Schistosoma mansoni (a Puerto Rican strain) is routinely maintained in the laboratory in the intermediate snail host (Biomphalaria glabrata) and definitive host NMRI (Naval Medical Research Institute) mouse as described previously [31, 32]. Laboratory mice are maintained by a certified person (certificate number CZ 02627) in the laboratories accredited according to the animal welfare laws of the Czech Republic and EU. Free-swimming larvae (cercariae) were shed by light stimulation from infected snails into the water. Adult female mice were infected by immersing their feet and tails into 50 ml water containing approximately 200 cercariae for 45 min. Seven weeks post-infection, mice were killed by intraperitoneal injection of ketamine (Narkamon 5%—1.2 ml/kg body weight) and xylazine (Rometar 2%—0.6 ml/kg body weight) and with heparin to prevent blood clotting. Adult worms were recovered from the mouse hepatic portal system by transcardial perfusion with RPMI 160 medium. Worms in pairs were then transferred into a petri dish containing medium and chilled on ice for male and female separation by gentle prodding with a small brush. Migratory larvae (schistosomula) were prepared from cercariae in vitro and cultivated in Complete Medium 169 according to standard protocols published previously [33,34,35].
Living F. hepatica worms were collected from the liver of infected cattle (Cesky Krumlov district, Czechia) and carefully washed in phosphate-buffered saline (PBS). Worm samples were immediately frozen on dry ice and stored at − 80 °C.
Total RNA from S. mansoni samples (excised snail hepatopancreases with daughter sporocysts, cercariae, 5-day cultivated in vitro transformed schistosomula, adults, eggs, and miracidia) and from F. hepatica adults were isolated according to the TRIzol reagent (Thermo Fisher Scientific) protocol. The final precipitated RNA was air-dried and resuspended in DEPC-treated H2O. Single-stranded cDNA was synthesized from total RNA using SuperScript IV reverse transcriptase (Thermo Fisher Scientific) and an oligo d(T)18 reverse primer according to the manufacturer’s protocol. The resulting cDNA was purified using a QIAquick PCR purification kit (Qiagen) and stored in DEPC-H2O at − 20 °C.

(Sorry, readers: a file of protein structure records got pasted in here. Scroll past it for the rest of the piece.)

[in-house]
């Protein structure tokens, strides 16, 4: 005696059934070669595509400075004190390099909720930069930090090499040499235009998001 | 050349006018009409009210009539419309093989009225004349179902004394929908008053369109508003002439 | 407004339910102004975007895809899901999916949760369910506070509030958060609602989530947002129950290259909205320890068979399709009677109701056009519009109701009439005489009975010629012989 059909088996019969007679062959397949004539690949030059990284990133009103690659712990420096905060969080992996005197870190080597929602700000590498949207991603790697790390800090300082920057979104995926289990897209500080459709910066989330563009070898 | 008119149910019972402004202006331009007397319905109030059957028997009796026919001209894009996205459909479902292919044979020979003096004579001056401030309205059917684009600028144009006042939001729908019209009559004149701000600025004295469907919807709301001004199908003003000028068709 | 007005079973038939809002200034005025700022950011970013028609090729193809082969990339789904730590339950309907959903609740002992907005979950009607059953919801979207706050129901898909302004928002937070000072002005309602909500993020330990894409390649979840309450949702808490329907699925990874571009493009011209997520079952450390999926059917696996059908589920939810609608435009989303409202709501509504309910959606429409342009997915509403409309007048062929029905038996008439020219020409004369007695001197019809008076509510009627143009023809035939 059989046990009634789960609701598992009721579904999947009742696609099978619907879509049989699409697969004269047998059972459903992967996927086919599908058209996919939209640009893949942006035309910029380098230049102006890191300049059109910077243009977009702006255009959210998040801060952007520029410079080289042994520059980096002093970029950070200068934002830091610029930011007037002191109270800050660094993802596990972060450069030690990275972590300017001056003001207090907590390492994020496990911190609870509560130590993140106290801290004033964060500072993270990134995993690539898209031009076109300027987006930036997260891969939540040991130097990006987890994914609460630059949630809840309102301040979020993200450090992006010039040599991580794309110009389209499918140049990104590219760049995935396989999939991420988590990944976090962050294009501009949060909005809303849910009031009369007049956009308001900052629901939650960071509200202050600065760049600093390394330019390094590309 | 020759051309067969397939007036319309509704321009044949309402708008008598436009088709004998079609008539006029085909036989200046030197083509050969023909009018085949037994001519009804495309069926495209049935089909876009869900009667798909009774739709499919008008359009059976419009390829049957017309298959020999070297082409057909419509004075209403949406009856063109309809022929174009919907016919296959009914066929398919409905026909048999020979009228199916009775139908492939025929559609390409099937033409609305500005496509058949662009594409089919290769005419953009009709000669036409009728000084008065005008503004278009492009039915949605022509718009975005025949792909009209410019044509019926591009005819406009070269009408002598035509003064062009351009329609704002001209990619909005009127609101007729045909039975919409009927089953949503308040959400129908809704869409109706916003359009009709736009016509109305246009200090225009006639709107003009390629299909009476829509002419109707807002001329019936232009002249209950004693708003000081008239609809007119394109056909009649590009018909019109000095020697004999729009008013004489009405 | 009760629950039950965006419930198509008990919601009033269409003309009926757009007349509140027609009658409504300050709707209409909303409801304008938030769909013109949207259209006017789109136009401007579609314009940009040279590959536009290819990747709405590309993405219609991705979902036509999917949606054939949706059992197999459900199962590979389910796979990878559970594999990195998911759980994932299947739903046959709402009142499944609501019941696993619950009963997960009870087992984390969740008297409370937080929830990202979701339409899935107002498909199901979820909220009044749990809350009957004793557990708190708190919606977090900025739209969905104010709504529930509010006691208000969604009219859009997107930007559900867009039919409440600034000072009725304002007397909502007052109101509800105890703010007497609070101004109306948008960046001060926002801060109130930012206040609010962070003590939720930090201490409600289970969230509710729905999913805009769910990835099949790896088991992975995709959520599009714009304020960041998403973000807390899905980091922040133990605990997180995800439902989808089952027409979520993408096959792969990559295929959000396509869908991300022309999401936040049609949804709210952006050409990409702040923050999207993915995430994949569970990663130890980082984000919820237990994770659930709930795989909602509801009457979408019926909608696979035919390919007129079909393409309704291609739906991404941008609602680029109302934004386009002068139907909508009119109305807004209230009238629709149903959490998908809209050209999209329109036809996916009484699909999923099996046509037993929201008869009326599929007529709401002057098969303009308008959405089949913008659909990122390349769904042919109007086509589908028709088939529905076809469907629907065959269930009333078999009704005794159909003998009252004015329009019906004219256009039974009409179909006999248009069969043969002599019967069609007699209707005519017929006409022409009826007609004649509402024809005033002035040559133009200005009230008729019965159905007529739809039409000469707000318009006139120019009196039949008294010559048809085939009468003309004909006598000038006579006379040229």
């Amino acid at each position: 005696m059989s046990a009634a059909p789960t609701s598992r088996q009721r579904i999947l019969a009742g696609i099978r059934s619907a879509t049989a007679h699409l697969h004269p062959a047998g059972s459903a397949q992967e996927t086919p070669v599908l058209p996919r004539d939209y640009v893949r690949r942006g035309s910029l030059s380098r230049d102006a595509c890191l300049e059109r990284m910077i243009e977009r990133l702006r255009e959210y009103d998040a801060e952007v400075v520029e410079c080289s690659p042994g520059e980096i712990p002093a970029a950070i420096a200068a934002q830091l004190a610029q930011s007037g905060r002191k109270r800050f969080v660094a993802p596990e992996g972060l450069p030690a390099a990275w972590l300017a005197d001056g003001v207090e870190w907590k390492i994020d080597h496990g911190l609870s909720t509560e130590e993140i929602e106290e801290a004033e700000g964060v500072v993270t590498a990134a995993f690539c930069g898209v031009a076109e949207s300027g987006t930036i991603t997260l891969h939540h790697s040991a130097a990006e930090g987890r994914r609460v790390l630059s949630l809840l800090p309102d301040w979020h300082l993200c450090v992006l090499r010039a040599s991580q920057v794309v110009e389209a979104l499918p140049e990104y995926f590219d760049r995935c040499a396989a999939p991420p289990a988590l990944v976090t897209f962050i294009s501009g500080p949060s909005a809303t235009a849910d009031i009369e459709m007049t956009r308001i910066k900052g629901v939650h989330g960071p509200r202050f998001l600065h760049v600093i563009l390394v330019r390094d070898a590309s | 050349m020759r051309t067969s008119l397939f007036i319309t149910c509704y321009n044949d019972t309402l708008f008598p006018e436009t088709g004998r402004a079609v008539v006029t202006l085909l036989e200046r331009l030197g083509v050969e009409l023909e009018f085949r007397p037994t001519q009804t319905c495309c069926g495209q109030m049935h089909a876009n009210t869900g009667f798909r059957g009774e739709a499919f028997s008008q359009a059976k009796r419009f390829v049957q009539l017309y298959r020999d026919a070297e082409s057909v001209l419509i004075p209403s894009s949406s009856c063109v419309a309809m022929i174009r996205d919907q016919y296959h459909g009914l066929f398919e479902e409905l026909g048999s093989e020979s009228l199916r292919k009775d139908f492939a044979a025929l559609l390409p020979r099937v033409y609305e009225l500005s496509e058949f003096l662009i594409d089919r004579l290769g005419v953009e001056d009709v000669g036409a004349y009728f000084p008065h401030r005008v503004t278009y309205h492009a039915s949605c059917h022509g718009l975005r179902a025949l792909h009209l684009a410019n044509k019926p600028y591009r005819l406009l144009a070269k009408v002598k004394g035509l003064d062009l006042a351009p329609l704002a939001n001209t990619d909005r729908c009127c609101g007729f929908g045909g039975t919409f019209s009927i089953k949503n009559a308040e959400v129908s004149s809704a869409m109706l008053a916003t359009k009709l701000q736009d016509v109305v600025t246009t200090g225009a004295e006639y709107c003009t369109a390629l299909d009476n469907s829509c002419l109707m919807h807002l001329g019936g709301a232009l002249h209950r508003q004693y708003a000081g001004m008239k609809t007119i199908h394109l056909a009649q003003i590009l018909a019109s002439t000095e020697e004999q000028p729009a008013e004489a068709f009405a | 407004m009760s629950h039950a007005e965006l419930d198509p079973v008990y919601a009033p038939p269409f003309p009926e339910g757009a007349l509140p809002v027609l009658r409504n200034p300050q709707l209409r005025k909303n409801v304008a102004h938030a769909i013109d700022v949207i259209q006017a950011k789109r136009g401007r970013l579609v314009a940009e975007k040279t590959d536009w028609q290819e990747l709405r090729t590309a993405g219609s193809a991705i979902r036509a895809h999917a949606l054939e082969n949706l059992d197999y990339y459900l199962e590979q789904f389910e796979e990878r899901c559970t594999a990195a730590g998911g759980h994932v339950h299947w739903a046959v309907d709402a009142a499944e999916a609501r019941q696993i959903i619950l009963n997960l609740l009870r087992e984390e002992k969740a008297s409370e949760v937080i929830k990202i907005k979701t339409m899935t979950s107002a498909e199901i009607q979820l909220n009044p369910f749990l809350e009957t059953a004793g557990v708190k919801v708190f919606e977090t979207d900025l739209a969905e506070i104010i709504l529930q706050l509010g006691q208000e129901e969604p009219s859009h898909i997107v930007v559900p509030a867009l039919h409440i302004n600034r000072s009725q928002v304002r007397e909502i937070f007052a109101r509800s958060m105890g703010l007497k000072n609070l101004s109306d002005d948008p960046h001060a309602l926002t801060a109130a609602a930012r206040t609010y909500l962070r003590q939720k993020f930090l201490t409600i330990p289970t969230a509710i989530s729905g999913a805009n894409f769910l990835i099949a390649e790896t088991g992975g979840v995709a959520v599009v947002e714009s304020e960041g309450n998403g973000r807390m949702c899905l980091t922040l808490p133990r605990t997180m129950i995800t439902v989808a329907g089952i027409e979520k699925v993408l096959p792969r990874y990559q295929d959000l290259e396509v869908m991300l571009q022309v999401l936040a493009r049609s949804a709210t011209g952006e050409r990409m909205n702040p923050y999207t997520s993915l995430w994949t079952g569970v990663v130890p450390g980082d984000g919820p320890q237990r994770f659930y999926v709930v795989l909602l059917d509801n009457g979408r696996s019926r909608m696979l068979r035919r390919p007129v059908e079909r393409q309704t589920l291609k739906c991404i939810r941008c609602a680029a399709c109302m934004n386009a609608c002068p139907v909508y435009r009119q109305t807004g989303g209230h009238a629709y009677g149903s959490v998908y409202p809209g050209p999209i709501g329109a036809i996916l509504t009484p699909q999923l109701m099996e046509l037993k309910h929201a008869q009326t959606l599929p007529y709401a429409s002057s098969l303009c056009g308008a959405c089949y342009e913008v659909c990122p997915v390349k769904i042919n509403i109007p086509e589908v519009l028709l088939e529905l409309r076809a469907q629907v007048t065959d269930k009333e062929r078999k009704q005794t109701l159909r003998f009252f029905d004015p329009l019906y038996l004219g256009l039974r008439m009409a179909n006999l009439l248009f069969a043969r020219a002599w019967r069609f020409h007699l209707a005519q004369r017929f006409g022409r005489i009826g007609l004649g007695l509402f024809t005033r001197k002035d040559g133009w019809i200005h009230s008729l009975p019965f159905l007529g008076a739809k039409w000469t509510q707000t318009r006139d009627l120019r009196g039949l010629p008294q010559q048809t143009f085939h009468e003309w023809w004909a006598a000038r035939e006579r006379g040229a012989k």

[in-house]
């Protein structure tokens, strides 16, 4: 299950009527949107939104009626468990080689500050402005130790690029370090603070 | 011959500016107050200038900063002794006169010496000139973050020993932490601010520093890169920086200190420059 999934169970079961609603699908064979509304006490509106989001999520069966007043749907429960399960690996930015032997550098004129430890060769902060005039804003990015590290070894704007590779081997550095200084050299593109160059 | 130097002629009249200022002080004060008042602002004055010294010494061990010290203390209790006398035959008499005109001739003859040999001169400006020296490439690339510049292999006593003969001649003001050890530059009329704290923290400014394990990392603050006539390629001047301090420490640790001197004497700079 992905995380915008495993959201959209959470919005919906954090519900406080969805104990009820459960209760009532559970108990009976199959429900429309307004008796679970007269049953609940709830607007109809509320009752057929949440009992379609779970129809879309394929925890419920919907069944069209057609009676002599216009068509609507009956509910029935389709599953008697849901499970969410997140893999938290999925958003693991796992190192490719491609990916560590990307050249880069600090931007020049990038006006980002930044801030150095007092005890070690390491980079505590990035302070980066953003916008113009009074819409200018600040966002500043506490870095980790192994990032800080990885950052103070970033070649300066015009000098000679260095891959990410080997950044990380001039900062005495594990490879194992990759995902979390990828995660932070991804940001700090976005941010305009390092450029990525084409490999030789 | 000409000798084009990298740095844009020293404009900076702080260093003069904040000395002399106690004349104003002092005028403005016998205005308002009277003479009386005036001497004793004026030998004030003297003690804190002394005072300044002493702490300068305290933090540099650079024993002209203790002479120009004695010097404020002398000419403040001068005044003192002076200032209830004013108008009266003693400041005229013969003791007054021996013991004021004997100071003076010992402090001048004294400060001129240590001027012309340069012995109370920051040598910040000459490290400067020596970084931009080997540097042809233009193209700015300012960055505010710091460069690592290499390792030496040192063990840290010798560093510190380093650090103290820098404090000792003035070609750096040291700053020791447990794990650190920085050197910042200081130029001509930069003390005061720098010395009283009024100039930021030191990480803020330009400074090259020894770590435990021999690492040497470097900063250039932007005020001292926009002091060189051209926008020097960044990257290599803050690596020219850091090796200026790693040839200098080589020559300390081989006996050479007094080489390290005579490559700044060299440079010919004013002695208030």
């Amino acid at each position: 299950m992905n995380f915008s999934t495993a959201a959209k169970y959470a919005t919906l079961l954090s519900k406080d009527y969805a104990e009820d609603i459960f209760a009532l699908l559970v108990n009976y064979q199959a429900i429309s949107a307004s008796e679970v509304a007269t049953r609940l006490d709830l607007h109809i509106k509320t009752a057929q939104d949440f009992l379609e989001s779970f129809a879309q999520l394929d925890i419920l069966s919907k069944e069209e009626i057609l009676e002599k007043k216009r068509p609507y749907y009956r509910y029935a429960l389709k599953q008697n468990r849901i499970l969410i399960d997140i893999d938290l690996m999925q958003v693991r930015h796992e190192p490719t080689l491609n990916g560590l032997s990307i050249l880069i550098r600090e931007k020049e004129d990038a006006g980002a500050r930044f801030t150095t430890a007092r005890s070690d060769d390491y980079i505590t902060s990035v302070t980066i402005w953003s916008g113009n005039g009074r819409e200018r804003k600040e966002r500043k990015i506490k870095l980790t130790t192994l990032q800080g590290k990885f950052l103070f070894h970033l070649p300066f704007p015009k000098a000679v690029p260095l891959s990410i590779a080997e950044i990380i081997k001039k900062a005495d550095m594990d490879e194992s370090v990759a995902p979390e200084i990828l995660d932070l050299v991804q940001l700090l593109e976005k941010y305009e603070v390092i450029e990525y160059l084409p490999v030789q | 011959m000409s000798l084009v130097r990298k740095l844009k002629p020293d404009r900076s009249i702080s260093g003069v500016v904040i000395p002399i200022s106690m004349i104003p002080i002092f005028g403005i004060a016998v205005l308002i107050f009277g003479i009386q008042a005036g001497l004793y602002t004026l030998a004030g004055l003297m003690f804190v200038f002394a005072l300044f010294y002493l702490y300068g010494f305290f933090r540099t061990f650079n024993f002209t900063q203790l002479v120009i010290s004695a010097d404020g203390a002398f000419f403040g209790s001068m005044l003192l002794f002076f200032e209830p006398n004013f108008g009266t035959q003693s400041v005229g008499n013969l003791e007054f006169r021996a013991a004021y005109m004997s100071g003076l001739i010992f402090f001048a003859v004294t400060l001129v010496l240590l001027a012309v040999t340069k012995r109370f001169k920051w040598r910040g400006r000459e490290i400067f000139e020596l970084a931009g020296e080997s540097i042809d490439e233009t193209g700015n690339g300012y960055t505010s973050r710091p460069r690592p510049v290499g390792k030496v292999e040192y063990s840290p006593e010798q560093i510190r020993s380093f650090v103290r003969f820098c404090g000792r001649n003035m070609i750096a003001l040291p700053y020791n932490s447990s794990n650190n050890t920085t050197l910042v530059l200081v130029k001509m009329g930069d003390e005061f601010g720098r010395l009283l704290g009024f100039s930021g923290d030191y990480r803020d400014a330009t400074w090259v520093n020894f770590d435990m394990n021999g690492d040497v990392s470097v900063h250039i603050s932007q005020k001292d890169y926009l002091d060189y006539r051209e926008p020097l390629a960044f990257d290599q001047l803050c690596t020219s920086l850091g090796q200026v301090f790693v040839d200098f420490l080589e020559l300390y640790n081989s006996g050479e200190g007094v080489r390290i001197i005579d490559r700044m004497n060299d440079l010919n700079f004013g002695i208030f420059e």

Sample preparation for microscopy
For RNA in situ hybridization and immunohistochemistry, the adults and schistosomula of S. mansoni were freshly collected and fixed in hot 4% formaldehyde heated to approximately 60 °C, but the solution did not boil (90 min for adults/30 min for schistosomula) and was cooled to 25 °C. All fixed samples were dehydrated through progressively concentrated ethanol (25%, 50%, 70%, 90%, 96%, 100% v/v ethanol) for 5 min for each step. A drop of Chromotrope 2R dye (Sigma-Aldrich) was added to the 90% ethanol step. Before embedding in paraffin, S. mansoni adults and schistosomula were incubated in methyl benzoate (Sigma-Aldrich) for 45 min in the case of adults and 20 min for schistosomula. Subsequently, the worms were washed twice for 5 min in benzene (Sigma-Aldrich). Fasciola hepatica adults were fixed in Bouin’s solution (Sigma-Aldrich) for 24 h at RT and then rinsed in PBS containing 0.02% sodium azide until the picric acid was washed off. Fixed samples were dehydrated with increasing concentrations of ethanol as was described for S. mansoni for 30 min for each step.
All tissues were finally embedded in paraffin-Paraplast (Sigma-Aldrich). Sections (S. mansoni 5 µm, F. hepatica 7 µm) were cut using a Shandon Finesse® ME + microtome (Thermo Fisher Scientific) and placed onto X-tra adhesive slides (Leica).
Annotation of M28B metalloproteases
Single genes coding M28B metalloproteases were identified in S. mansoni and F. hepatica based on the sequence similarities from previous sequence submissions: SmM28B as S. mansoni NAALADase L (GenBank XP_018651911) and FhM28B as F. hepatica NAALADase 2 (GenBank THD24162.1). Respective ORFs were amplified, cloned, and verified by sequencing. Fully annotated sequences were deposited into the GenBank as MZ456528 and MZ456529 for SmM28B and FhM28B, respectively.